YANGON -- Myanmar's parliament on Wednesday elected Win Myint, the former speaker of the lower house, as the country's new president, a move that may signal a more substantive role for the head of state compared with his figurehead predecessor.
The parliamentary appointment of Win Myint followed the resignation of President Htin Kyaw last week. Win Myint, known for his outspokenness in the legislature, is expected to bring stronger opinions and a more assertive personality to the position. Htin Kyaw was seen largely as a puppet figure, since he deferred on all major political decisions to Suu Kyi, who, because her two sons are British citizens, cannot herself serve as president under Myanmar's military-drafted constitution.
The new president has been involved with Suu Kyi's National League for Democracy since its founding as part of Myanmar's 1988 democracy movement, clashing with the military regime then in power and serving repeated stints in jail. He was elected to parliament alongside Suu Kyi in the by-elections of 2012 amid the country's shift toward democracy. He has also cultivated an air of incorruptibility in a political system where rumors of bribery abound, going so far as to refuse customary gifts at his daughter's wedding.
Win Myint gained a reputation as a canny political operator in his two years as lower house speaker, shepherding such critical legislation as tax and investment reforms. He is known to be a strict floor leader, insisting that debate stay on point and pressing sponsors of legislation and critics alike to prepare diligently for discussions. "He is soft toward the outside world, but strict and tough inside the parliament," one NLD lawmaker said.
The elevation of such a competent politician to chief of state could subtly shift the balance of power in Myanmar. Some believe that Suu Kyi will hand over some of the administrative authority she has amassed over the past several years. Others even speculate that Win Myint could be in line to succeed her. If the NLD wins the 2020 election, the new president could take over as Myanmar's de facto as well as official leader, a ruling-party lawmaker said.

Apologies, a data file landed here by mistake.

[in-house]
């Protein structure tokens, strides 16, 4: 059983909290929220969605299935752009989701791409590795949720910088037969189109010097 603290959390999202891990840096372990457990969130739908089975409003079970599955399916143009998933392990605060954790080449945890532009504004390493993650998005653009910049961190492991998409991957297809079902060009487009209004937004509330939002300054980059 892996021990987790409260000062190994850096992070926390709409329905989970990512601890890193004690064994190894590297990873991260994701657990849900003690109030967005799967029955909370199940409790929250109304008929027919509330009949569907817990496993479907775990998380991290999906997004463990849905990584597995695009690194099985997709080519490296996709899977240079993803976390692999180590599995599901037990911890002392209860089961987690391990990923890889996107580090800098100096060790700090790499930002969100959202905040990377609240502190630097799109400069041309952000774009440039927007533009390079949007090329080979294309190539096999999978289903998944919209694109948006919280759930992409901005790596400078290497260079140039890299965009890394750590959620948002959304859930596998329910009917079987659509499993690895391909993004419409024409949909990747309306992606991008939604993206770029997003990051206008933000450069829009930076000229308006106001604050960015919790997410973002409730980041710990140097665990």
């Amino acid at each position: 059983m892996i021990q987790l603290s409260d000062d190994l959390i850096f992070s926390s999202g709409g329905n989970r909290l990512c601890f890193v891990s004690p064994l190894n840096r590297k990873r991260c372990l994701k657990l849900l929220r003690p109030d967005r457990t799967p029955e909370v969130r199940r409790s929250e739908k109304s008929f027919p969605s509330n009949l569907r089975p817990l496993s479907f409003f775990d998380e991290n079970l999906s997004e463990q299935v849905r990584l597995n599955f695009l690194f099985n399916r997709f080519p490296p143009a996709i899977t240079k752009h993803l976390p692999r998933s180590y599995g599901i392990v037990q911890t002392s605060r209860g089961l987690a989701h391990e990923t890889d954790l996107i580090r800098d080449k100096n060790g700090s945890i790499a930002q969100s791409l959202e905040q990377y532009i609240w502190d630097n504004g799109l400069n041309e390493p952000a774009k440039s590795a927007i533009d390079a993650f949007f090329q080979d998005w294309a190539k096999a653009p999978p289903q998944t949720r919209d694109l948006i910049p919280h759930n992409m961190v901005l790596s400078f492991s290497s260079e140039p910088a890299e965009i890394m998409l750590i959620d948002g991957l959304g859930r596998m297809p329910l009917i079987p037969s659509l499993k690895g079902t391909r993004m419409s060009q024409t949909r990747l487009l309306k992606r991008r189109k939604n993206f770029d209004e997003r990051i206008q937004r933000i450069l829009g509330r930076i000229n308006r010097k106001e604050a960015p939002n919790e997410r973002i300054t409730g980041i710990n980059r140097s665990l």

"At the age of 66, it is hard to say with certainty" that Win Myint would succeed Suu Kyi, said Yoshihiro Nakanishi, an associate professor who studies Myanmar politics at Kyoto University in Japan. "But he's certainly a candidate."
The most immediate question, however, is how Win Myint will perform at the helm. Multiple political sources have called the new president's assertive nature cause for concern. "I believe there will be frictions" between Win Myint and Myanmar's military, said a government source involved in peace negotiations with the country's armed ethnic groups. "Such a straightforward person will not be able to deal patiently" with issues such as economic reform and peace talks with the Rohingya Muslim minority, the person said.
Some change in leadership is inevitable: Myanmar's democratic movement turns 30 this year, and Suu Kyi is 72. In fact, some Myanmar experts consider the advancing ages of its leaders a major political risk for the country. The world is watching to see how the young democracy manages the risky transition to the next generation.